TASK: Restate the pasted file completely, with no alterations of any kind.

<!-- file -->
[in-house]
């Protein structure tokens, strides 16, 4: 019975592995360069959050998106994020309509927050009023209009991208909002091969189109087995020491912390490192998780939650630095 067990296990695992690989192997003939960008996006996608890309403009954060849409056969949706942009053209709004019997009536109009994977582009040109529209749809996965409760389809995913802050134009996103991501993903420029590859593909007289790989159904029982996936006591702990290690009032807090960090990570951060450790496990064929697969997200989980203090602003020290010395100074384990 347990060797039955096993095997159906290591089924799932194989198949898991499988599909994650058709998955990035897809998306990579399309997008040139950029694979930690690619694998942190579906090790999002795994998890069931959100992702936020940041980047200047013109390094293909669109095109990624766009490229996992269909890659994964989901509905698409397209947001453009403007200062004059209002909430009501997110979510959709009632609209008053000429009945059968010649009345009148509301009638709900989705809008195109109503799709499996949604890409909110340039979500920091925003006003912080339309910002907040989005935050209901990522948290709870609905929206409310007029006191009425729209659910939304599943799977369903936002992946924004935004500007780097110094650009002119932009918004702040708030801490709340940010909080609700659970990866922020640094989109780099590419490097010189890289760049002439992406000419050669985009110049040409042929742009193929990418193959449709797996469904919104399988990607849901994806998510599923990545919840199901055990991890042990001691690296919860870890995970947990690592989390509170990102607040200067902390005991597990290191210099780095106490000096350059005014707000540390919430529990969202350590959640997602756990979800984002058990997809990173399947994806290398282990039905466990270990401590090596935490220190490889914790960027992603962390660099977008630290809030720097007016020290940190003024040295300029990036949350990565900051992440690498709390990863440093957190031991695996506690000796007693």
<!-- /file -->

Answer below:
[in-house]
């Protein structure tokens, strides 16, 4: 019975592995360069959050998106994020309509927050009023209009991208909002091969189109087995020491912390490192998780939650630095 067990296990695992690989192997003939960008996006996608890309403009954060849409056969949706942009053209709004019997009536109009994977582009040109529209749809996965409760389809995913802050134009996103991501993903420029590859593909007289790989159904029982996936006591702990290690009032807090960090990570951060450790496990064929697969997200989980203090602003020290010395100074384990 347990060797039955096993095997159906290591089924799932194989198949898991499988599909994650058709998955990035897809998306990579399309997008040139950029694979930690690619694998942190579906090790999002795994998890069931959100992702936020940041980047200047013109390094293909669109095109990624766009490229996992269909890659994964989901509905698409397209947001453009403007200062004059209002909430009501997110979510959709009632609209008053000429009945059968010649009345009148509301009638709900989705809008195109109503799709499996949604890409909110340039979500920091925003006003912080339309910002907040989005935050209901990522948290709870609905929206409310007029006191009425729209659910939304599943799977369903936002992946924004935004500007780097110094650009002119932009918004702040708030801490709340940010909080609700659970990866922020640094989109780099590419490097010189890289760049002439992406000419050669985009110049040409042929742009193929990418193959449709797996469904919104399988990607849901994806998510599923990545919840199901055990991890042990001691690296919860870890995970947990690592989390509170990102607040200067902390005991597990290191210099780095106490000096350059005014707000540390919430529990969202350590959640997602756990979800984002058990997809990173399947994806290398282990039905466990270990401590090596935490220190490889914790960027992603962390660099977008630290809030720097007016020290940190003024040295300029990036949350990565900051992440690498709390990863440093957190031991695996506690000796007693």